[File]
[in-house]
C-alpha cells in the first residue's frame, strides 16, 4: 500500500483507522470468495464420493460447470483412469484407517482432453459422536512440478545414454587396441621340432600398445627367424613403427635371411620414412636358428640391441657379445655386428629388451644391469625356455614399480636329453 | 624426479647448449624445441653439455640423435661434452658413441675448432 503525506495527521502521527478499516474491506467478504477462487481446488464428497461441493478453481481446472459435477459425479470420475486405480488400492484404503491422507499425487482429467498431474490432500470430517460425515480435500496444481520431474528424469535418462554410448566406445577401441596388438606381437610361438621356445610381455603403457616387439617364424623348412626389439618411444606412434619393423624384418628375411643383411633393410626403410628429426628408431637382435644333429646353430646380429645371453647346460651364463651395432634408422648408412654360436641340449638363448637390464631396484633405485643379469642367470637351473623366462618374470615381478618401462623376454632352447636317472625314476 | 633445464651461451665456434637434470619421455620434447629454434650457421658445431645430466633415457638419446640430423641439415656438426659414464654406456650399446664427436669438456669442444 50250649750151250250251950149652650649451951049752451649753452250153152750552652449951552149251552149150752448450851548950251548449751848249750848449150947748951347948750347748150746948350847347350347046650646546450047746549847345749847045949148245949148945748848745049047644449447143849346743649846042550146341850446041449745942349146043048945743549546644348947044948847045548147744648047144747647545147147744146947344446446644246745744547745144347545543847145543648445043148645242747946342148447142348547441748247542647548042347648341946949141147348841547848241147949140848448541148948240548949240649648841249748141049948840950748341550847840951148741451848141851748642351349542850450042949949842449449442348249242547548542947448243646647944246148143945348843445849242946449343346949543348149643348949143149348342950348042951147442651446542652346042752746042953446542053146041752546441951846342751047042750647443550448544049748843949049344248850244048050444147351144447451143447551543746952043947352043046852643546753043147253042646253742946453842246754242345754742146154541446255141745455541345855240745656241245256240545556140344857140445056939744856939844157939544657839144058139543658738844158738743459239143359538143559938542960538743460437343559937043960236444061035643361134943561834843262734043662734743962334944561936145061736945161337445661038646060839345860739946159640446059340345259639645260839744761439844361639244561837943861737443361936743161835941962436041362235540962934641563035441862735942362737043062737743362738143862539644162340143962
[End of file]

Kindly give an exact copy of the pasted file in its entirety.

[in-house]
C-alpha cells in the first residue's frame, strides 16, 4: 500500500483507522470468495464420493460447470483412469484407517482432453459422536512440478545414454587396441621340432600398445627367424613403427635371411620414412636358428640391441657379445655386428629388451644391469625356455614399480636329453 | 624426479647448449624445441653439455640423435661434452658413441675448432 503525506495527521502521527478499516474491506467478504477462487481446488464428497461441493478453481481446472459435477459425479470420475486405480488400492484404503491422507499425487482429467498431474490432500470430517460425515480435500496444481520431474528424469535418462554410448566406445577401441596388438606381437610361438621356445610381455603403457616387439617364424623348412626389439618411444606412434619393423624384418628375411643383411633393410626403410628429426628408431637382435644333429646353430646380429645371453647346460651364463651395432634408422648408412654360436641340449638363448637390464631396484633405485643379469642367470637351473623366462618374470615381478618401462623376454632352447636317472625314476 | 633445464651461451665456434637434470619421455620434447629454434650457421658445431645430466633415457638419446640430423641439415656438426659414464654406456650399446664427436669438456669442444 50250649750151250250251950149652650649451951049752451649753452250153152750552652449951552149251552149150752448450851548950251548449751848249750848449150947748951347948750347748150746948350847347350347046650646546450047746549847345749847045949148245949148945748848745049047644449447143849346743649846042550146341850446041449745942349146043048945743549546644348947044948847045548147744648047144747647545147147744146947344446446644246745744547745144347545543847145543648445043148645242747946342148447142348547441748247542647548042347648341946949141147348841547848241147949140848448541148948240548949240649648841249748141049948840950748341550847840951148741451848141851748642351349542850450042949949842449449442348249242547548542947448243646647944246148143945348843445849242946449343346949543348149643348949143149348342950348042951147442651446542652346042752746042953446542053146041752546441951846342751047042750647443550448544049748843949049344248850244048050444147351144447451143447551543746952043947352043046852643546753043147253042646253742946453842246754242345754742146154541446255141745455541345855240745656241245256240545556140344857140445056939744856939844157939544657839144058139543658738844158738743459239143359538143559938542960538743460437343559937043960236444061035643361134943561834843262734043662734743962334944561936145061736945161337445661038646060839345860739946159640446059340345259639645260839744761439844361639244561837943861737443361936743161835941962436041362235540962934641563035441862735942362737043062737743362738143862539644162340143962